Clean Energy For a Low Carbon Economy
By Anna Guy
In early 2016, the Ontario provincial government committed $12.8 billion for the refurbishment at the Darlington Generating Station, one month after committing $13 billion to refurbish six of eight Bruce Power nuclear reactors in Kincardine, Ontario. Both investments combined are estimated to contribute billions of dollars back in the economy, create over ten thousand new jobs, and reduce the average cost of electricity for Ontario households.
Minister of Energy, Bob Chiarelli, said at the time, “Proceeding with the refurbishment at Darlington will ensure that nuclear continues to be Ontario’s single largest source of power. The Darlington refurbishment project will create up to 11,800 jobs annually and contribute $15 billion to Ontario’s GDP. Continuing operations at Pickering will protect 4,500 jobs across the Durham region, provide emissions-free electricity, and save Ontario electricity consumers up to $600 million.”
A few quick facts to put Nuclear energy into context in Ontario, and Canada. Statistics given out by the Ontario government confirm that the Pickering Generating Station is the largest employer in Durham Region, employing directly and indirectly about 4,500 people. Continuing operations at Pickering Generating Station will avoid 8 million tonnes of greenhouse gas emissions, which is the equivalent to taking 490,000 cars off Ontario roads. Nuclear energy plays a fundamental role in Ontario’s electricity system. Ontario’s nuclear fleet currently supplies enough power to meet about 60 per cent of Ontario’s daily electricity needs, and is our largest source of reliable, affordable power.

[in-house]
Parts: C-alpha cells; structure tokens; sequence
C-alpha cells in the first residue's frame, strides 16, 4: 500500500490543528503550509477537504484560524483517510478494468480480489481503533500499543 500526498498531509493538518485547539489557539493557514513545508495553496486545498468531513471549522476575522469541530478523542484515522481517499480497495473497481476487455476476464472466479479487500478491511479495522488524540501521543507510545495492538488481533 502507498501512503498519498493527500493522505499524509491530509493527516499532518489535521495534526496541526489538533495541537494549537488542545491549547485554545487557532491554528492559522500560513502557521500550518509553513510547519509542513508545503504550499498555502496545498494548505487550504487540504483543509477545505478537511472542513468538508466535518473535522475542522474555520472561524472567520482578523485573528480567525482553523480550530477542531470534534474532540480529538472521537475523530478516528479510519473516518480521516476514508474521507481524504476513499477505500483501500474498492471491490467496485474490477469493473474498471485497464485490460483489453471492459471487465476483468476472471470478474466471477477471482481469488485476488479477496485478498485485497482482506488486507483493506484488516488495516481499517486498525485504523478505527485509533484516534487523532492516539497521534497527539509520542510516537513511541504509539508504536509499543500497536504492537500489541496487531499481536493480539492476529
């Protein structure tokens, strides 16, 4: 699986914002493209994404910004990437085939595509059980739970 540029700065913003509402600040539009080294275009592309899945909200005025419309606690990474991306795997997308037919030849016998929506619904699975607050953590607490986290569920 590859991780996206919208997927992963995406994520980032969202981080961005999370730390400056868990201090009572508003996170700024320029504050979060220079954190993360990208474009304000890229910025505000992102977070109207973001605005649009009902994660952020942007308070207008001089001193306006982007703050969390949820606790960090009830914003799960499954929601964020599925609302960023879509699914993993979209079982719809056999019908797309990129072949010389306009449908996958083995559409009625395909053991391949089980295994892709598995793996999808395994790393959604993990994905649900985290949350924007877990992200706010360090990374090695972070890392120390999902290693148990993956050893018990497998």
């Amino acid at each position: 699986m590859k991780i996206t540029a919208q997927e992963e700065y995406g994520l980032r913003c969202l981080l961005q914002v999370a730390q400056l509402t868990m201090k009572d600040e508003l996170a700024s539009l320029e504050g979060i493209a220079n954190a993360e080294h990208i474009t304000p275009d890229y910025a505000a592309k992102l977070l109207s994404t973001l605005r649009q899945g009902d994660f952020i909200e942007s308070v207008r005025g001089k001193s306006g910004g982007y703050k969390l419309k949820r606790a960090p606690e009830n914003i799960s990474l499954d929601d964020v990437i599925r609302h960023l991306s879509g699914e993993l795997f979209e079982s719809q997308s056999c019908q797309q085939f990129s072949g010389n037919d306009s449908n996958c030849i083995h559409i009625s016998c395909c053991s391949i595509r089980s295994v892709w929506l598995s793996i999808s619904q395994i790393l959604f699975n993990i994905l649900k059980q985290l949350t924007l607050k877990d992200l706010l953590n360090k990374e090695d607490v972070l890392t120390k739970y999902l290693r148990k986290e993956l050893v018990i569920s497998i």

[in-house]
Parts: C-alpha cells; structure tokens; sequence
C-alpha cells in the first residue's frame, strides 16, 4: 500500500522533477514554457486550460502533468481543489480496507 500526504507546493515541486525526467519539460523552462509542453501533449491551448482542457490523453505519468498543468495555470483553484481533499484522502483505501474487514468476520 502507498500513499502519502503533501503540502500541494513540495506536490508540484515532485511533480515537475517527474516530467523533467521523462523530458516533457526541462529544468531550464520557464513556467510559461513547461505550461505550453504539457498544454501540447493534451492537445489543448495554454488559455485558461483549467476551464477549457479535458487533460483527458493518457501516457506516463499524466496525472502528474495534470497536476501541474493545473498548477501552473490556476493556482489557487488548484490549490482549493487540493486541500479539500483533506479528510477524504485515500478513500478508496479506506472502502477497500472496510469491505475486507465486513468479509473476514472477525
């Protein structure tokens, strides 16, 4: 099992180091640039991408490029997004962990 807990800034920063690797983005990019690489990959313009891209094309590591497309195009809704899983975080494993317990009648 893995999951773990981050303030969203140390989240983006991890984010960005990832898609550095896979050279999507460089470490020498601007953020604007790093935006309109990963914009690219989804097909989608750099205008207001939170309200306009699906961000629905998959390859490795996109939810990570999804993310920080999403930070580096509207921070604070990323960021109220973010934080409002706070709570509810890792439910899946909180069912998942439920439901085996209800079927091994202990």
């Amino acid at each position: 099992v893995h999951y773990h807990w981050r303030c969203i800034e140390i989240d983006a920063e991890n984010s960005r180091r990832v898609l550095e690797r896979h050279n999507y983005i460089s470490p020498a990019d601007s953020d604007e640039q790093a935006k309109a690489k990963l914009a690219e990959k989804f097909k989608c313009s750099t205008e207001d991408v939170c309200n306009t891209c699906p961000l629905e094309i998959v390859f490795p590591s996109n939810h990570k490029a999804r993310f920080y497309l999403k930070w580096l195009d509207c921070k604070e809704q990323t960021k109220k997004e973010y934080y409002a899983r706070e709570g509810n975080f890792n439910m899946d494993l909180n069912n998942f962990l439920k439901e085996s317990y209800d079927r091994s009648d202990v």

The Canadian Nuclear energy industry could not exist without the small, medium, and large companies who provide services and equipment to nuclear industry both in Canada and offshore. The Organization of Canadian Nuclear Industries, or OCNI, is an industry association that represents 240-member companies—the heart of the nuclear industry—that supply equipment and services to CANDU and other nuclear power plants in Canada and offshore. The OCNI has four strategic focuses: Member Connection, Supplier Readiness, Global Reach, and Advocacy.
“It will take committed effort from supply chain to deliver and install the reactor components and skilled resources to undertake these major projects,” says Dr. Ron Oberth, President and CEO of OCNI. Oberth has worked in the Canadian nuclear industry for more than 30 years at Ontario Hydro, Ontario Hydro International, Ontario Power Generation and the former AECL Reactor Division (now SNC-Lavalin/ Candu Energy), and has been OCNI CEO since 2011.
“Our vision is to lead and strengthen a Canadian nuclear supply chain, and our mission is to promote Canadian nuclear industry for the benefit of our members by offering services that enable them to be successful in Canada and global markets.”
Business Elite Canada spoke with Oberth two days after his return from Winnipeg where he attended the Generation Energy conference, an initiative started by Canada’s Minister of Natural Resources, the Honourable Jim Carr, to create a national dialogue on Canada’s path to a low-carbon future.